Theater Reviews



Mitzi Newhouse Theatre, New York
Through June 8

No one can deny Paul Rudnick's knack for one-liners. Unfortunately, the comic playwright is equally prolific with one-joke characters, as becomes increasingly obvious in "The New Century."

This collection of four short works features three episodes that center on a flamboyant individual, with the fourth piece uniting all the characters under one roof. Also common to each episode is a gay theme, which has been Rudnick's chief calling card since he gained fame with the award-winning "Jeffrey" in the early '90s.

The production opens with "Pride and Joy," in which a matronly Jewish woman (Linda Lavin) in a Long Island, N.Y., auditorium explains to listeners how she's "the most tolerant mother of all time" because she accepts her daughter's lesbianism, her son's desire to become a transsexual and her youngest son's outlandish gay fetishes.

The second piece, "Mr. Charles, Currently of Palm Beach," tells of an older, unmistakably fey late-night cable host (Peter Bartlett) in Florida who relates how his queeny actions got him exiled from New York. He also introduces his handsome, fantasy-fulfilling young ward (Mike Doyle) and a confused audience member (Christy Pusz) who wants her infant son to grow up gay.

In the third, "Crafty," a plus-size, middle-aged arts-and-crafts expert (Jayne Houdyshell) in Decatur, Ill., relates how making homemade knick-knacks distracts from her sorrow over the loss of her grown son, who moved to New York and contracted AIDS shortly before 9/11.

The concluding chapter, "The New Century," brings the quintet to a Manhattan maternity ward, where the five individuals compare life stories, debate the merits of New York City discount emporium Century 21 and consider their futures.

Clearly, it's a scattershot agenda, and that's part of the problem. Rudnick has a hard time negotiating between sitcom-level banter and the tragedies of everyday life. Particularly egregious is when he has one woman being confused by the World Trade Center's destruction via "muslin terrorists," with her wondering how "cheap cotton" could bring down the towering structures. Her increasingly strained monologue flits from the value of Hummel figurines to the merits of the AIDS Memorial Quilt, then wraps up by referencing the 2005 installation of Christo's the Gates in Central Park. All that's missing is the kitchen sink.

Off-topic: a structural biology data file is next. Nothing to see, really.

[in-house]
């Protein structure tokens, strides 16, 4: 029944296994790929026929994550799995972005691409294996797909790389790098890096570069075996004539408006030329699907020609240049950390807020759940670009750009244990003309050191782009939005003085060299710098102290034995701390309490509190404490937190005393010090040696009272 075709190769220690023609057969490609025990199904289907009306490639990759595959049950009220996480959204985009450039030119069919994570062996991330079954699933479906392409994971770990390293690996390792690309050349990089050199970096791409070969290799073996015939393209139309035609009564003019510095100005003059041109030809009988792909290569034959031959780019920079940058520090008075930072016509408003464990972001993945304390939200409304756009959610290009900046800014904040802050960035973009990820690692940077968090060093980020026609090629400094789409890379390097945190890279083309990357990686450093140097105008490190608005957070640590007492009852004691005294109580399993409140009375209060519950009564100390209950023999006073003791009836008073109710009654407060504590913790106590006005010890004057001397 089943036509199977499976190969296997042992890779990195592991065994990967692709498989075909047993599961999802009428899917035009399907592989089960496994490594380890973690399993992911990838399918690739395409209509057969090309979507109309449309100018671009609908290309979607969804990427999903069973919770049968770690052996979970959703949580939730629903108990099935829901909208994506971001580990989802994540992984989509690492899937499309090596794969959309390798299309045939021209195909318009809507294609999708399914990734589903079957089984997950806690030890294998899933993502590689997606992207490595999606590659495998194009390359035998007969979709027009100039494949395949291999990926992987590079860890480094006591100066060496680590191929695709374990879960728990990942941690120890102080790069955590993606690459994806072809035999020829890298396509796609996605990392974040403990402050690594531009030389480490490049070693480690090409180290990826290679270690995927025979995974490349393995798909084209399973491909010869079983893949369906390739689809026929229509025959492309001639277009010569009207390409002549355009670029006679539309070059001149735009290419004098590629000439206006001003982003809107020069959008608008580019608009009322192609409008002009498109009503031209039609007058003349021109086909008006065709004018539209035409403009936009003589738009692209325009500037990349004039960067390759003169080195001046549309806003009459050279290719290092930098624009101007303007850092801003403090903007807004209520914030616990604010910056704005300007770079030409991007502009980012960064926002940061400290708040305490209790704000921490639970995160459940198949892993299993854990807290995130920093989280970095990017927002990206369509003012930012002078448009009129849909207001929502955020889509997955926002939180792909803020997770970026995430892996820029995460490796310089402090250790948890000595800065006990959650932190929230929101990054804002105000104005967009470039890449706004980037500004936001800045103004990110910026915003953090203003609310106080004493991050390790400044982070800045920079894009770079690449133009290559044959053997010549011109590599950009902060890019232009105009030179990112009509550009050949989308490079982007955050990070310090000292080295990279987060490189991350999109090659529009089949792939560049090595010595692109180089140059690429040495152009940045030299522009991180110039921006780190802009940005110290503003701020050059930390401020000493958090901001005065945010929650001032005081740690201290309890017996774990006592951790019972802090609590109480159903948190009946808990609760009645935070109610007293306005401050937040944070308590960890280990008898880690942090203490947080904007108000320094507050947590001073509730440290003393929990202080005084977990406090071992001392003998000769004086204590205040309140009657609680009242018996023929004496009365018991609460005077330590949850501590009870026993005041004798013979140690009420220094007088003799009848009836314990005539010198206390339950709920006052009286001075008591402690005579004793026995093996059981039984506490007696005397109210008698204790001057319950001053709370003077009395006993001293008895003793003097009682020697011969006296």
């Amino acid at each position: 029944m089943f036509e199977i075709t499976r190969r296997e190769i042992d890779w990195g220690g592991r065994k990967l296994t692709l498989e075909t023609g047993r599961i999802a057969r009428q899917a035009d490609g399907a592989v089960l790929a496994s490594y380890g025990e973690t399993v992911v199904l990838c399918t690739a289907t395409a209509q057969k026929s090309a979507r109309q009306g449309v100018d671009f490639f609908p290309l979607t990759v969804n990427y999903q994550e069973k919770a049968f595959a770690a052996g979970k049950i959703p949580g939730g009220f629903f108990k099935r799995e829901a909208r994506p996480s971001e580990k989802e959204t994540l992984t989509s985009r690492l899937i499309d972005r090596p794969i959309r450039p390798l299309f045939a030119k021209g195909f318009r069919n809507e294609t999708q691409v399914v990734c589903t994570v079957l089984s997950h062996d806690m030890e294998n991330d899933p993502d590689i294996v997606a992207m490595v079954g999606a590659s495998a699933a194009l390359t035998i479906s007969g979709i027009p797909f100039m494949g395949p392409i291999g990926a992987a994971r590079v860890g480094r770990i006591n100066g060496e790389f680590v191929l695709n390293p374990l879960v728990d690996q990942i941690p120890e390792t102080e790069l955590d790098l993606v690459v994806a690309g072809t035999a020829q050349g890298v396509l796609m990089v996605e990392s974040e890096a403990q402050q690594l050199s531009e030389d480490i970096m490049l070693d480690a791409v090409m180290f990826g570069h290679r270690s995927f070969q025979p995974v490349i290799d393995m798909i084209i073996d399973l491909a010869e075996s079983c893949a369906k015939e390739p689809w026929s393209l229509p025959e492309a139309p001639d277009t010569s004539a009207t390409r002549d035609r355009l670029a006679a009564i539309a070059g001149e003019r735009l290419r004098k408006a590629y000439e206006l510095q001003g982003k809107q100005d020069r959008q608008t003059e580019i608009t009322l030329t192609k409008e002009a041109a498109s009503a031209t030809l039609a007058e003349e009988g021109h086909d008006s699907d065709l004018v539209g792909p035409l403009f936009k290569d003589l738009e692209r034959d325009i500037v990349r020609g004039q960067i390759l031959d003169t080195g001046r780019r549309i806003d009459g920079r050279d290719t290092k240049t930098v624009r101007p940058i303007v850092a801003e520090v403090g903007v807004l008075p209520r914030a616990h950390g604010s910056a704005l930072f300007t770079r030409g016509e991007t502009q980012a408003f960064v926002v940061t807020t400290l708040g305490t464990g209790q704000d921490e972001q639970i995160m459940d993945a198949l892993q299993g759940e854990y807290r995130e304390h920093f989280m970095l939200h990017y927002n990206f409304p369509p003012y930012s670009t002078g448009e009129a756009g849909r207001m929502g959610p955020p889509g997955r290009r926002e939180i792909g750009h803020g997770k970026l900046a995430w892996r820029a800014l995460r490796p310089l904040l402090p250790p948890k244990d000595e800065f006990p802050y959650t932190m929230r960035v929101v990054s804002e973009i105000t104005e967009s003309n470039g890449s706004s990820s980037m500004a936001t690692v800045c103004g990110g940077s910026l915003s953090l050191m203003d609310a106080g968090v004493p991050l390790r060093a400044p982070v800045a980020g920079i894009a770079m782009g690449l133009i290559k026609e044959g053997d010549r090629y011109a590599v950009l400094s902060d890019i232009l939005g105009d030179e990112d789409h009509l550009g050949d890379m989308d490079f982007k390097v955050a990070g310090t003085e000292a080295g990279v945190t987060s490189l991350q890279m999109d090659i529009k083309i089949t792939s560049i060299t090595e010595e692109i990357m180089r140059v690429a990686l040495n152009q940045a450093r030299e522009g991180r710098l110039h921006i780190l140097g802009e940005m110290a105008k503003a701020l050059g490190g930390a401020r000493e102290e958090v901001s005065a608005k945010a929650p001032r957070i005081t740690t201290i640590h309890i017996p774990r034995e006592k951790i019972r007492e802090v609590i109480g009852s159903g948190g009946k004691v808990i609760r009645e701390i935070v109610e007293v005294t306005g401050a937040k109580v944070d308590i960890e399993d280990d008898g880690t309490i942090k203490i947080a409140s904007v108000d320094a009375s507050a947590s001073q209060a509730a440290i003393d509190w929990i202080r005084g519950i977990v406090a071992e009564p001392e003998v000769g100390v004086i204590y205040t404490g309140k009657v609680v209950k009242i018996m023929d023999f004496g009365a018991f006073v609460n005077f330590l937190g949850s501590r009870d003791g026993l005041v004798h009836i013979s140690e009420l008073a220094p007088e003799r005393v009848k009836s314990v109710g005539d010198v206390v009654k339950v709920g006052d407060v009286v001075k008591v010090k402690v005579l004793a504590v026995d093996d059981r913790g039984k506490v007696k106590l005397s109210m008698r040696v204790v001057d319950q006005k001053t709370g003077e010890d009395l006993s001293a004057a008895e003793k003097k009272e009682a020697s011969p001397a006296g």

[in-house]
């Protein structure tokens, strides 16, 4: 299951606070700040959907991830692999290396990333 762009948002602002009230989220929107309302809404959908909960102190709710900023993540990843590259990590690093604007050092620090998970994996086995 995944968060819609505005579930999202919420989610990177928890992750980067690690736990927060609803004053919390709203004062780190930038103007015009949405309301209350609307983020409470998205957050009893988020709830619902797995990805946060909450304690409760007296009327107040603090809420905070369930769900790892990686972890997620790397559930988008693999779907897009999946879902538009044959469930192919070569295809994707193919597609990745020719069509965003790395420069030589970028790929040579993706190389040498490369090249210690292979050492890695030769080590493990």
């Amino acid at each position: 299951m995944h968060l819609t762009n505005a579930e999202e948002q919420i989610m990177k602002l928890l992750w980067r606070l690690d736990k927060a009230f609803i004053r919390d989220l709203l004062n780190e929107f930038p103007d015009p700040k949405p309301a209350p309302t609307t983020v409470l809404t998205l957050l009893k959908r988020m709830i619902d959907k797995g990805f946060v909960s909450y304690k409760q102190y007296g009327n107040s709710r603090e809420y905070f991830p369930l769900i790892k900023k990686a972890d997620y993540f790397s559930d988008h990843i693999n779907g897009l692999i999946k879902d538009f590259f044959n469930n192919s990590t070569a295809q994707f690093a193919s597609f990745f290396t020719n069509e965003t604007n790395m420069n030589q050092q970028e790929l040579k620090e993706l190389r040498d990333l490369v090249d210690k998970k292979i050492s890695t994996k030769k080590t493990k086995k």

However, nothing seems more forced than the finale, as the characters cross paths to very little payoff. Then again, weak endings are a consistent problem with Rudnick. That's true even in the first two pieces, that -- all things being relative -- are the strongest. There, the playwright taps into his gift for humorous ripostes and off-color observations, though each still seems like a "Saturday Night Live" skit that just goes on and on.

Despite such verbiage, director Nicholas Martin tries to keep the pacing quick and makes the most of sparse sets and utilitarian lighting. He also knows how to work the cast, with each member giving more than their cliched character deserves.

Houdyshell has the toughest battle as the unsophisticated Midwesterner who tries to knit her way to happiness. She has good comic timing and conveys more through body language than the script ever communicates. Bartlett also earns applause as the limp-wristed Paul Lynde clone who doesn't understand why gays no longer want to be "nellie." (Therein lies a truly innovative concept, which Rudnick inexplicably drops.) And Lavin holds her own as the put-upon mother of an especially unique brood.

In supporting roles, Pusz wrings a few chuckles from her addled baby-mama routine, while Doyle nicely works the dumb himbo, nevermind getting through his scene of totally gratuitous, full-frontal nudity with as much aplomb as possible.

So, will all this please Rudnick's die-hard fans? Some might be miffed at having already seen the Mr. Charles character as it's been recycled from a previous work. But one needn't be familiar with Rudnick's oeuvre to be overwhelmed by deja vu -- and underwhelmed by "The New Century."

Presented by Lincoln Center Theater
Playwright: Paul Rudnick
Director: Nicholas Martin
Set designer: Allen Moyer
Costume designer: William Ivey Long
Lighting designer: Kenneth Posner
Sound designer/original music: Mark Bennett
Helene Nadler: Linda Lavin
Shane: Mike Doyle
Mr. Charles: Peter Bartlett
Joann Milderry: Christy Pusz
Barbara Ellen Diggs: Jayne Houdyshell
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